That is not a secret that I love tequila like a little girl who loves her baby doll. That’s only one of the main reasons why I love to travel to Mexico often. Well, the other reasons are the delicious Mexican food and my deep love for Frida Kahlo’s life and her artwork, but I will talk about those in my later posts.
I know some of you might be asking, “Why I travel so far for a drink when I can get all the information I need from a click of a bottom?” However, I firmly believe that I always get more accurate information about the thing I love most about the origin of the product and, the experience I get worth of traveling.
Let us start with the well-known myth about Tequila among Mexican people. During a thunderstorm in Aztecs time, lighting struck maguey, commonly known as blue agave plants, and gave a sweet smell. The indigenous people decided to look deeper into what made the plants smell so sweet. A few days later, burned agaves started to produce foam with a rich flavor. People began to consume the drink and tough that the drink sent by Gods. After the arrival of Spaniards, the process improved by distillation and the tequila introduced to the whole world.
Tequila defines as the juice of fermented and distilled blue agave obtained from only agave heart, not the leaves. The blue agave plant is commonly mistaken for cactus family, but in reality, it is a relative of the lily family. Each plant requires at least eight years maturing. It usually grows to be two meters wide, with leaves between 90 and 120 centimeters long. Size of the agave hearts varies between 66 to 550 pounds. Depending on the size, the biggest agave plant can produce twelve bottles of tequila. According to Mexican norms, each bottle has to contain 51% agave components and less than 49% other natural sugars to preserve its taste.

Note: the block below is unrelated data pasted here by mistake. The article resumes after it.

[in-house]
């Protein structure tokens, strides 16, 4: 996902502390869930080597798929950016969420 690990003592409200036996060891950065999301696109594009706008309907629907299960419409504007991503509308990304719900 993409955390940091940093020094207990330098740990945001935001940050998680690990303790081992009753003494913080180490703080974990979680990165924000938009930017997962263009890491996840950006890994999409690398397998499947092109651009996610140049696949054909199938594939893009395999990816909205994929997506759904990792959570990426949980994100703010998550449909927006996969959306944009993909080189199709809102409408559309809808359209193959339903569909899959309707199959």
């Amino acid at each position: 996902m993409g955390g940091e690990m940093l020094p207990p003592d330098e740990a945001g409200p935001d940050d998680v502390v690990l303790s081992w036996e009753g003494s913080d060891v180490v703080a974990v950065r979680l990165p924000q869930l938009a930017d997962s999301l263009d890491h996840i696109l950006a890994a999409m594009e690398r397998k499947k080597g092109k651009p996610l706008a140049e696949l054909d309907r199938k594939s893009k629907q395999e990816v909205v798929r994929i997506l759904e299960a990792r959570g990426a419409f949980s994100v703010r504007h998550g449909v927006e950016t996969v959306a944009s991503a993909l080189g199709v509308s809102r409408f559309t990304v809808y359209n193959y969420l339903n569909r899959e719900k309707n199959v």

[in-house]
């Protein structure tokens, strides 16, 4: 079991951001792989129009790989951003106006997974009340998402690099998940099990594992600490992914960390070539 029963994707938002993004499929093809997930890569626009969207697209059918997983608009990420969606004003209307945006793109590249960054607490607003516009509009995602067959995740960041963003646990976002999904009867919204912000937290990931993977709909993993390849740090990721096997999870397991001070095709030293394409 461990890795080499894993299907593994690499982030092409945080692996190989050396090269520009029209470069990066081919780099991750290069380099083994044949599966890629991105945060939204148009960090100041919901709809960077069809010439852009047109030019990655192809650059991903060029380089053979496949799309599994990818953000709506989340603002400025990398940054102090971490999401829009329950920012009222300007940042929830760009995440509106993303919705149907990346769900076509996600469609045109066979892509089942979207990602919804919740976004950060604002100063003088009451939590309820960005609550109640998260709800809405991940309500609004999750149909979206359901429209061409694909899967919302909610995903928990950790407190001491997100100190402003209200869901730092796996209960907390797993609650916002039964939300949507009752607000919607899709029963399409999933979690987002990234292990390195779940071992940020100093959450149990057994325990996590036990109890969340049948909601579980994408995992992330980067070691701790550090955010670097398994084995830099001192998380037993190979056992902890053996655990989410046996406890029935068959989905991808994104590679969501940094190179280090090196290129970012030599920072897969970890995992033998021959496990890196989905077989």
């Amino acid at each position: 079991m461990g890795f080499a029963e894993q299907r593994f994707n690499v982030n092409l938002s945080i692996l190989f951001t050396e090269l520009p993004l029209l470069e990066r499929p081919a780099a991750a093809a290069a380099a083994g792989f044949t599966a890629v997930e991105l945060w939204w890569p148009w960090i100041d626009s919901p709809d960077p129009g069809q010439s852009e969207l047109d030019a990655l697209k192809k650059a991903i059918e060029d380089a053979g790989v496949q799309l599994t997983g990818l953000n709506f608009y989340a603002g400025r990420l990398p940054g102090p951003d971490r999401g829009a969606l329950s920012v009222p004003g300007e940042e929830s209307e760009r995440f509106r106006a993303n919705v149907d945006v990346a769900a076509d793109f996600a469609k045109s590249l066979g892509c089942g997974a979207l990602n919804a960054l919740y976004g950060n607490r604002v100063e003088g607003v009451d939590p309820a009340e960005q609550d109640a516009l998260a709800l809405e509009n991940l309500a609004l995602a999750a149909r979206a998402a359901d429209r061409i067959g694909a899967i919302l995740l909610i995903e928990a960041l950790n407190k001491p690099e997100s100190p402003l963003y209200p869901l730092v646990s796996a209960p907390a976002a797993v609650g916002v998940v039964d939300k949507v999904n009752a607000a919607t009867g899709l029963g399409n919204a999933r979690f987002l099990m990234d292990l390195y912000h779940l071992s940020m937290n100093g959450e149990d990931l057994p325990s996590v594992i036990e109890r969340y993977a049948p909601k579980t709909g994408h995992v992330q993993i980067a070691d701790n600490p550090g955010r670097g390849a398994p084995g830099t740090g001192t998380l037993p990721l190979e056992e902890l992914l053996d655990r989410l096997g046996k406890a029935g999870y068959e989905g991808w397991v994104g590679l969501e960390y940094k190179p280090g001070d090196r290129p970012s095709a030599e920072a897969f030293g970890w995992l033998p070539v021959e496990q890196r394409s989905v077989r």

Santiago de Tequila town is a birthplace of Tequila. The small town is located approximately 60 km away from the capital city of Guadalajara in Jalisco state in the central west of Mexico. Therefore, the name of the drink comes from its original birthplace.
If you ever try different brands of tequila at the same time and wondered why they all taste different. Here is why; every distillery has its unique fermentation process using a combination of traditional and modern techniques, and that creates different tastes. The primary method of tequila making starts with cutting the agave hearts into almost equal pieces, and then cooking and grinding them; these processes are virtually the same in every place. However, after grinding, the fermenting process differs based on the technique that each facility use. Another reason for me is the adding different components to tequila before bottling and of course, aging.
Here are the categories of tequila:
If you ask me what is the difference between tequila and mezcal? It is simple. Tequila made out of blue agave plants only but the mescal made with few different kinds of agave plants from different regions in Mexico. However, keep in mind that, sometimes the mescal batch of agave might include blue agave as well.
How to drink Tequila? – Any way you like it! SALUD!